If you ask people on campus if they have heard of the app Sarahah, they will most likely say yes. Considering that this new social networking app has gained millions of users since its release on June 13, 2017, the app's popularity isn't surprising.
After only two months since its debut, the app managed to get over 10 million downloads according to India Today magazine, and that number is increasing. This surge in popularity is partly due to Sarahah's influence on sharing constructive criticism: it makes the process quick and easy. However, many parents and teachers have voiced their wariness about the app and it's potential to be a space for cyberbullying.
The process of signing up for Sarahah is simple: you create an account, share your ID with friends on sites like Facebook and Twitter, and wait for messages. Once you've received messages, a number will appear in the chat bubble in the lower left corner of your screen. When you access this chat bubble, you can view the comments people have left and "save them as photos, block the person who sent [them], flag them,, or delete them," said Columbus State University Sophomore Cole Kiker.
The app's developer, Zain al-Abidin Tawfiq, explained that the app is for "discovering your strengths and areas for improvement by receiving honest feedback from your employees and your friends in a private manner." Even the title is the Arabic word for "honesty," so users should expect a variety of candid messages to fill their inbox.
In regards to the app's promise of privacy, each user is granted anonymity and is able to send a message to fellow users after clicking on the link of that person's account. The comment can be anything - praise, a token of admiration, a suggestion for improvement, or a put-down - but the receiver won't be able to reply. This feature has attracted disapproval because people are not able to contact those that inspire them; nor are they able to contact and confront those who leave off-putting remarks. "It was a little annoying not knowing who it was, but I usually figured it out," said CSU freshman Deirdre Eddy.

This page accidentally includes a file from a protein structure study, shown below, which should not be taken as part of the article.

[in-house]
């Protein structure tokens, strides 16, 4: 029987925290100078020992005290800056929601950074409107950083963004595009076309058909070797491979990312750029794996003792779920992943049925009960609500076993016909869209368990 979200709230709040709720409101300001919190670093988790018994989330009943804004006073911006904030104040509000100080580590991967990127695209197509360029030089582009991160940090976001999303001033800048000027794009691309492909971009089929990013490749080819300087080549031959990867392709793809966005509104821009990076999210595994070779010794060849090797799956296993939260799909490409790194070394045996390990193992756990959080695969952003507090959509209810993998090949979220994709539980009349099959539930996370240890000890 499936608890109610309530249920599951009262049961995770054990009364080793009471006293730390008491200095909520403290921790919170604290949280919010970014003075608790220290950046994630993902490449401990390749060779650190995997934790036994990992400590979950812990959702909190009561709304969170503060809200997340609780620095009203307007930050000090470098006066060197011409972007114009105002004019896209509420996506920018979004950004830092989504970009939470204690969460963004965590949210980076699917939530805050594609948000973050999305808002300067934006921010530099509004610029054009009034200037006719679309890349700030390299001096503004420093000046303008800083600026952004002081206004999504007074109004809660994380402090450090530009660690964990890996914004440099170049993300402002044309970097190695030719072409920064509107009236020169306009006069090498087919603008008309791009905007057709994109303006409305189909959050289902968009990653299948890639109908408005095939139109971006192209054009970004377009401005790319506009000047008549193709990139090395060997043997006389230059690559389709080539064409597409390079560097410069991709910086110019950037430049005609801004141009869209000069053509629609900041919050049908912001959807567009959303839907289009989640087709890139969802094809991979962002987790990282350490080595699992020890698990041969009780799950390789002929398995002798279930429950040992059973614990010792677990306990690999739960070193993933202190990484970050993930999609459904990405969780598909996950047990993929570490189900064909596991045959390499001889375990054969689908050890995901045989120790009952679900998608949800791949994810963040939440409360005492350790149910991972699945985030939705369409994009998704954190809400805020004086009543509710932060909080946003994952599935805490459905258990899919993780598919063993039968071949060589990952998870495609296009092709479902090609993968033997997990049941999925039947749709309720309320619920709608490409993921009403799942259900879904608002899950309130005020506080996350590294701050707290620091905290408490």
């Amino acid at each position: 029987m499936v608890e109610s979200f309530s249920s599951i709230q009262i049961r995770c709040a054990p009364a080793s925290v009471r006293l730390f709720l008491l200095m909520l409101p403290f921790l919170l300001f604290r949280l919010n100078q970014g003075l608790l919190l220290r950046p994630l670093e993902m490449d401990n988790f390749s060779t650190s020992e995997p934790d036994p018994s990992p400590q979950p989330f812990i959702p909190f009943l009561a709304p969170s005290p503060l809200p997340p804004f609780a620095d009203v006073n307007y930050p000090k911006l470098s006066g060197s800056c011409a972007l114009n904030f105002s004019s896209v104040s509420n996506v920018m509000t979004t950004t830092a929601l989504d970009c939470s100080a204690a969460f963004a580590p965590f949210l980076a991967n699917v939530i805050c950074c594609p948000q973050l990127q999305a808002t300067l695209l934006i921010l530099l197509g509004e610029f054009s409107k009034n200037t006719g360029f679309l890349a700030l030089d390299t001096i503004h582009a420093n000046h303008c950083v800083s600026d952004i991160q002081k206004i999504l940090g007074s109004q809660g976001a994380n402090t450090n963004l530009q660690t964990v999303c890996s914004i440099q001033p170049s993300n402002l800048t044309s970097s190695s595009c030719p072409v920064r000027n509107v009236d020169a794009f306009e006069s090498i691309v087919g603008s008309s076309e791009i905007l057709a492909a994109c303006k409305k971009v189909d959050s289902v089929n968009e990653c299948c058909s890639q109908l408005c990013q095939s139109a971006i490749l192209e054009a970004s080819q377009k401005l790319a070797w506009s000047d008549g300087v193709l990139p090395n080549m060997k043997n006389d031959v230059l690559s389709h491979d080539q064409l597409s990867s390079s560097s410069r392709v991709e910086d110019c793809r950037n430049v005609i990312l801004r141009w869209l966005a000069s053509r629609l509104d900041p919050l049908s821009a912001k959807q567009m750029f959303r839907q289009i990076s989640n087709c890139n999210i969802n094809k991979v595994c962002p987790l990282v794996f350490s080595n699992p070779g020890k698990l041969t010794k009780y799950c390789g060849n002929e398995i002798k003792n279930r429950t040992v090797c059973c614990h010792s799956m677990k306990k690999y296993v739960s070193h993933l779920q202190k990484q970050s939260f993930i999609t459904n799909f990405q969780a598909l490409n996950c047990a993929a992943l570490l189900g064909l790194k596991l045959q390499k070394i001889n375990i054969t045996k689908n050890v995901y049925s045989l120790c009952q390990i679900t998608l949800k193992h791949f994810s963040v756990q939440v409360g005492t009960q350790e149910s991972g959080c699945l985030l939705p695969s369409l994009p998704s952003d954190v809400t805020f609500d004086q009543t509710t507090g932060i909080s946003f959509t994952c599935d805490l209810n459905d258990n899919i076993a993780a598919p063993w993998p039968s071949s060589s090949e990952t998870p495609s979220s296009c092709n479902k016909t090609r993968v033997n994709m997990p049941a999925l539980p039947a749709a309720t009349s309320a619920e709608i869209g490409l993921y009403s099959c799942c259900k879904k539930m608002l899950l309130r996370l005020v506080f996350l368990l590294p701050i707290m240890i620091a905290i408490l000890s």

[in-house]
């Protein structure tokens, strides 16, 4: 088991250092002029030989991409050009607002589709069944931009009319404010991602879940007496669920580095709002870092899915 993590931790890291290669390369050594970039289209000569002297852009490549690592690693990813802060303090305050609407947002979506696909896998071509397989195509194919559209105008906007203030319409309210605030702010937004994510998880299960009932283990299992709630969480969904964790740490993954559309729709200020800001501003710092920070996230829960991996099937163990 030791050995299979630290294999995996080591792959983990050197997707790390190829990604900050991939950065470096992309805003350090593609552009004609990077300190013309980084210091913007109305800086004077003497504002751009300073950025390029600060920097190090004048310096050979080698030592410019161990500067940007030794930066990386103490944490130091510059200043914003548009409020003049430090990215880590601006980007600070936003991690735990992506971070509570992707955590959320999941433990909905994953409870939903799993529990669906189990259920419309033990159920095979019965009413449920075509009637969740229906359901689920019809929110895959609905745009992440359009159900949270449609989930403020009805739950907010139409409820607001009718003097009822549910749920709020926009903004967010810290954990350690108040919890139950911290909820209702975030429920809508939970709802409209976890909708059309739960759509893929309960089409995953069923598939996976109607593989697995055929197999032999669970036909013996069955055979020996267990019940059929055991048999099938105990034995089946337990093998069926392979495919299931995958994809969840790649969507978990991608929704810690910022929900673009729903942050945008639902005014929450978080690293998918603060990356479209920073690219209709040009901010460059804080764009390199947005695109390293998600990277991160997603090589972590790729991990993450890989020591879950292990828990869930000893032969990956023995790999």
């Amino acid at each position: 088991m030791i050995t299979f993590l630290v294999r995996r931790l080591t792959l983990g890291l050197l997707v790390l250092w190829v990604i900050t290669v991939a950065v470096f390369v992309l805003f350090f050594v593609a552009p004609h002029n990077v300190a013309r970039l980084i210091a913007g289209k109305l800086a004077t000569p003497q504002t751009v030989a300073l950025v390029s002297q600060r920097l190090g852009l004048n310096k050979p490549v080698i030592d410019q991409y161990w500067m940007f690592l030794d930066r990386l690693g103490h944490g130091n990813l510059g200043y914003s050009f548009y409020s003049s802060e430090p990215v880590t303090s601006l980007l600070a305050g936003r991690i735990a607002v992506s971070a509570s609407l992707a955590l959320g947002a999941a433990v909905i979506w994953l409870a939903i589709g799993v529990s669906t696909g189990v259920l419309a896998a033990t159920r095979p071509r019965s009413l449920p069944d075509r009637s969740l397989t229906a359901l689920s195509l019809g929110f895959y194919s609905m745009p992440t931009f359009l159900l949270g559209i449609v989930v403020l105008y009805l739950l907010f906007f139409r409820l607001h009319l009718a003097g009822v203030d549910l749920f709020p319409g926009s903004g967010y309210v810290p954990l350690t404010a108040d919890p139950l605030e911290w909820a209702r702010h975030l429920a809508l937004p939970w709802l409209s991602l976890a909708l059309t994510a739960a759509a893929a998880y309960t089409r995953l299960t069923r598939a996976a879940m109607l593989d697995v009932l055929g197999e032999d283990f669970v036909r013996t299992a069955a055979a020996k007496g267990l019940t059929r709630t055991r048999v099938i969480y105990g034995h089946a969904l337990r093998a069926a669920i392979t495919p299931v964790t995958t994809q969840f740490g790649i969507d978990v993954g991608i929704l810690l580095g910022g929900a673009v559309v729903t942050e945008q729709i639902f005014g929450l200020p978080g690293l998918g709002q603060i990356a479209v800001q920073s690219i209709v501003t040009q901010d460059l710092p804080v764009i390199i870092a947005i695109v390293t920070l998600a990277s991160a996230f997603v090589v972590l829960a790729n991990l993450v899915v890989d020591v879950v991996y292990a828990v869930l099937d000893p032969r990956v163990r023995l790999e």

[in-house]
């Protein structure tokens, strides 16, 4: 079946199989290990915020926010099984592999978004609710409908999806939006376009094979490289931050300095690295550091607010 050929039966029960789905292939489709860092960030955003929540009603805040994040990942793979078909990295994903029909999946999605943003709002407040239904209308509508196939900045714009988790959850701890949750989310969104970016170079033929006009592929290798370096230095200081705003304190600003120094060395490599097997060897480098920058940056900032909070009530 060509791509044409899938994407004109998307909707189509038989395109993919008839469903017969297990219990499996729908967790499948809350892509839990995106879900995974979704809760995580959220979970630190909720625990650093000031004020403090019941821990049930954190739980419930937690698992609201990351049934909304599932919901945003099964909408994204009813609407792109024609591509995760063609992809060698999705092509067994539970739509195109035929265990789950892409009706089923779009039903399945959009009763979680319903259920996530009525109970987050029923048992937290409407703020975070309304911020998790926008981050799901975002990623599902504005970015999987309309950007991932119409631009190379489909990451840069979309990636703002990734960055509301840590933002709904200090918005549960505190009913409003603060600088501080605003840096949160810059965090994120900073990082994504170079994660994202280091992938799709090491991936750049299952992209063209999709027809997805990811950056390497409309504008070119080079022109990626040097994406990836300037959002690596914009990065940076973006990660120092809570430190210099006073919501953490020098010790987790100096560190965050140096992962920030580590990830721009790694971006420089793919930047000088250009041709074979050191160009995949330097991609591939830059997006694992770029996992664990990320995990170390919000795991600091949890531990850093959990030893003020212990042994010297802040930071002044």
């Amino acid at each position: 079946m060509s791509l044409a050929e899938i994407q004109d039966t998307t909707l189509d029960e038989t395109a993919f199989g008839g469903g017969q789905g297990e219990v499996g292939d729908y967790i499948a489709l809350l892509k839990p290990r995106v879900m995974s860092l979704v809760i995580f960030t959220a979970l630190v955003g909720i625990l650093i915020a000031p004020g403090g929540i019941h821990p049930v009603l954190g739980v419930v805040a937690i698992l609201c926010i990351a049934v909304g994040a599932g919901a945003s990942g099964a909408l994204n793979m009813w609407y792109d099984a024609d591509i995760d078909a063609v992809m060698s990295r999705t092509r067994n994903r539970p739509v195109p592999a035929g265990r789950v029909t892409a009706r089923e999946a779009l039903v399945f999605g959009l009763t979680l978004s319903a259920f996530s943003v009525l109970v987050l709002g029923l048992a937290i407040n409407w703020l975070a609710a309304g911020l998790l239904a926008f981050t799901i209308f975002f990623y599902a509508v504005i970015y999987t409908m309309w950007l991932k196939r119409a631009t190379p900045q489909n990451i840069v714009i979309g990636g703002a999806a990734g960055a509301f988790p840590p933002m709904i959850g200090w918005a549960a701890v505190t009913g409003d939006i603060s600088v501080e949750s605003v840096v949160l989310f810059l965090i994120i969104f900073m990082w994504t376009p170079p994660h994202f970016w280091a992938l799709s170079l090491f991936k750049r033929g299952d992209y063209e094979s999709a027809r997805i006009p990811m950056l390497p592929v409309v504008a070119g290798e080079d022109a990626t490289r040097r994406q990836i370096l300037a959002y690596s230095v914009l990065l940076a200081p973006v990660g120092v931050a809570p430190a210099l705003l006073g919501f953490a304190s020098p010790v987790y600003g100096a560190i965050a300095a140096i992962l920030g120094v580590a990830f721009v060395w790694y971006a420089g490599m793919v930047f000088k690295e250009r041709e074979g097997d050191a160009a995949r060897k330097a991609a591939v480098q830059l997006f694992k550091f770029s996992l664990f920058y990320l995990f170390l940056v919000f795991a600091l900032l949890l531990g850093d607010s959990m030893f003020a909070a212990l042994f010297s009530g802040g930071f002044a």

Although adults comprise the majority of people concerned about the app's effects on users, younger people have also acknowledged that there are detriments to it. Students have observed that Sarahah can attract spiteful people, as CSU junior Marcia Harper noted, "I had a great experience, but I can see the potential dangers, especially in the way of bullying." Whether it be a friend, a family member ,or you, each user faces the possibility that an old bully, or a new one, might contact them.
Bullies and trolls are common in any social media site, and Sarahah is no exception. According to India Today magazine, one reviewer on Google Play claimed that her 13-year-old sister used the app and "got a death threat aimed at [their] 2-year-old brother." This is an example of Sarahah's darker side. Even Tawfiq himself has addressed this issue by assuming users that "if a sender violates the rules and regulations of the app, or some other similar incident, [he] may be forced to reveal the details of the sender."
As for messages that may lower someone's self esteem be emotionally adverse, it is crucial to realize that you might be inviting criticism by signing up for Sarahah. If you are sensitive to such messages, it is best to steer clear of the app. For those willing to take a risk, there is also a portion of users who use the app to spread positive feedback. Megan Farokhmanesh said that she "was surprised by how overwhelmingly positive the comments [she] received were" and that the anonymity factor increases people's confidence so that they leave more positive messages.
Overall, while some agree that Sarahah is not an ideal app for someone with low self esteem. others don't think it's a complete breeding place for bullies and victims. There are countless users who attest to harmless - and even positive - experiences.
"I never received any negative messages. They've all been pretty positive," said Kiker. "One person opened up by saying they had a crush on me throughout most of high school. Other than that, no one ever said anything terrible about me."
As for the future of Sarahah, some speculate it will soon fade from memory. But for now, the app will attract as much attention as it can before being forgotten.
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